child psychology

Pushing kids into sport too early may backfire
Pushing kids into sport too early may backfire (0 votes, average: 0.00 out of 5)

Pushing kids into sport too early can backfire, with new research showing children who start at age four or five are more likely to drop out of that sport or stop doing sport altogether. Victoria-wide sport participation data funded by ... Read More »

New chapter for youth mental health at University of Technology Sydney
New chapter for youth mental health at University of Technology Sydney (0 votes, average: 0.00 out of 5)

Two deeply personal stories set the tone at the event to launch The Kidman Centre UTS, formerly known as the UTS Health Psychology Unit, founded in 1985 by Professor Antony Kidman. One was a poignant speech by 19-year-old Lucia Hawley, ... Read More »

One in three Australian kids exposed to disadvantage
One in three Australian kids exposed to disadvantage (0 votes, average: 0.00 out of 5)

Almost a third of Australian children experience some form of disadvantage that can have a lasting impact on their development, a new study of more than 5,000 children has found. Changing Children’s Chances identifies patterns in children’s experiences of disadvantage ... Read More »

Caring for the sick and casting out villains: Moral development in children
Caring for the sick and casting out villains: Moral development in children (1 votes, average: 5.00 out of 5)

Question: when is a chicken more important than a sick person? Answer: when you’re four years old, according to research from The University of Queensland. A team from the UQ School of Psychology examined moral reasoning in children aged 10 and under. Dr ... Read More »

Disadvantaged kids prescribed antipsychotic medication more often
Disadvantaged kids prescribed antipsychotic medication more often (0 votes, average: 0.00 out of 5)

A new study has shown that Australian children and teens from disadvantaged families are more likely to be prescribed antipsychotic medication than others in the same age group. Social policy researcher Amy Kaim from the Robinson Research Institute at the University of ... Read More »

Toddler bedtime can switch on snooze
Toddler bedtime can switch on snooze (0 votes, average: 0.00 out of 5)

Bedtime fading offers a strong solution to curb toddler bedtime tantrums and promote significant improvements in sleep patterns, research by Flinders University sleep experts has found. Toddler sleep disruption is a significant problem, with studies showing that sleep difficulties affect ... Read More »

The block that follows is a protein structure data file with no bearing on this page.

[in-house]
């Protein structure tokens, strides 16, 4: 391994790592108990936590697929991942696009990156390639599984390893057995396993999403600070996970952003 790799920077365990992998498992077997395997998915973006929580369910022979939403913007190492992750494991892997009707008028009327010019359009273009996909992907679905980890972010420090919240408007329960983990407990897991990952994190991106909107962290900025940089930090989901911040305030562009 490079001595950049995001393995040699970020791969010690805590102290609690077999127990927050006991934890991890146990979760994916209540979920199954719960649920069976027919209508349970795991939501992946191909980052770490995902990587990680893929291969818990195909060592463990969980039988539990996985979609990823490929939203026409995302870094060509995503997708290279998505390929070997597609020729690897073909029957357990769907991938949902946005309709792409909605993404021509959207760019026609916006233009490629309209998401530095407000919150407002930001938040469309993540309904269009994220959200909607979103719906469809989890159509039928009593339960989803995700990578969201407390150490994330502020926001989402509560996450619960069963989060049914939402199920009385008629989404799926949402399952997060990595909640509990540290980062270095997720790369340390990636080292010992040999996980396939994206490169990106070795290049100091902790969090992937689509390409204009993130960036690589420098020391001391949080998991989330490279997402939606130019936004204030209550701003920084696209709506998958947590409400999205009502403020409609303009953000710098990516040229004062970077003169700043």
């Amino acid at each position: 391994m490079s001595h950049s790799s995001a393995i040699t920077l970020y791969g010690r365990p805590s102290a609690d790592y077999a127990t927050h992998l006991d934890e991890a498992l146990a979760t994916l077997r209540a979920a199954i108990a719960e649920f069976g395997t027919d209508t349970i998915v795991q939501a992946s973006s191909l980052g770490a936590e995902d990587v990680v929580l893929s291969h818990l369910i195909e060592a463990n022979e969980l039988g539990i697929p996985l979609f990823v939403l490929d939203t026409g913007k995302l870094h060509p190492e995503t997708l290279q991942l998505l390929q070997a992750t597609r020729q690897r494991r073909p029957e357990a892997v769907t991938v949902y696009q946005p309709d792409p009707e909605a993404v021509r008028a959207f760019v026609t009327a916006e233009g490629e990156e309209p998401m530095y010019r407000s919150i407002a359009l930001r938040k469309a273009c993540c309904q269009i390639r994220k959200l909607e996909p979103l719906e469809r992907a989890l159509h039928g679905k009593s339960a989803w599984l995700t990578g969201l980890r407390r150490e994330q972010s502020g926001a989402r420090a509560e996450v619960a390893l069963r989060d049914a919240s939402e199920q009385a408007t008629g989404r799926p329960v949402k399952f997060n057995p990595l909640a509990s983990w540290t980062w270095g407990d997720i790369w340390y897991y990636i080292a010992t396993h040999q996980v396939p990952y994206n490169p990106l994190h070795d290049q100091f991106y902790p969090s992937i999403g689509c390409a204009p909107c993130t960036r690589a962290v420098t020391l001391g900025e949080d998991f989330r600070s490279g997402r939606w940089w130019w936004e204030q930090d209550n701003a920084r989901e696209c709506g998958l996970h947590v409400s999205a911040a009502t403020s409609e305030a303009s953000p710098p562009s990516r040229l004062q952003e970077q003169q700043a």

Child visits to Victorian emergency departments for mental health issues triple
Child visits to Victorian emergency departments for mental health issues triple (1 votes, average: 5.00 out of 5)

New research by the Murdoch Children’s Research Institute (MCRI) has shown over the seven years between 2008 and 2015, mental health presentations have tripled amongst children in the 10-14 and 15-19 age group. The study, published in the Medical Journal of Australia, ... Read More »

AI may help to predict school violence
AI may help to predict school violence (0 votes, average: 0.00 out of 5)

A pilot study indicates that artificial intelligence may be useful in predicting which students are at higher risk of perpetrating school violence. The researchers found that machine learning – the science of getting computers to learn over time without human ... Read More »

Brains of young people with severe behavioural problems are ‘wired differently’
Brains of young people with severe behavioural problems are ‘wired differently’ (1 votes, average: 5.00 out of 5)

Research has revealed new clues which might help explain why young people with the most severe forms of antisocial behaviour struggle to control and regulate their emotions, and might be more susceptible to developing anxiety or depression as a result. ... Read More »

Students who are old for their grade more likely to go to uni
Students who are old for their grade more likely to go to uni (0 votes, average: 0.00 out of 5)

An ACU-led study has found that teens who are old for their grade appear to feel more confident about their academic abilities and are more likely to enrol in university than their younger peers. The study of more than 10,000 ... Read More »

 
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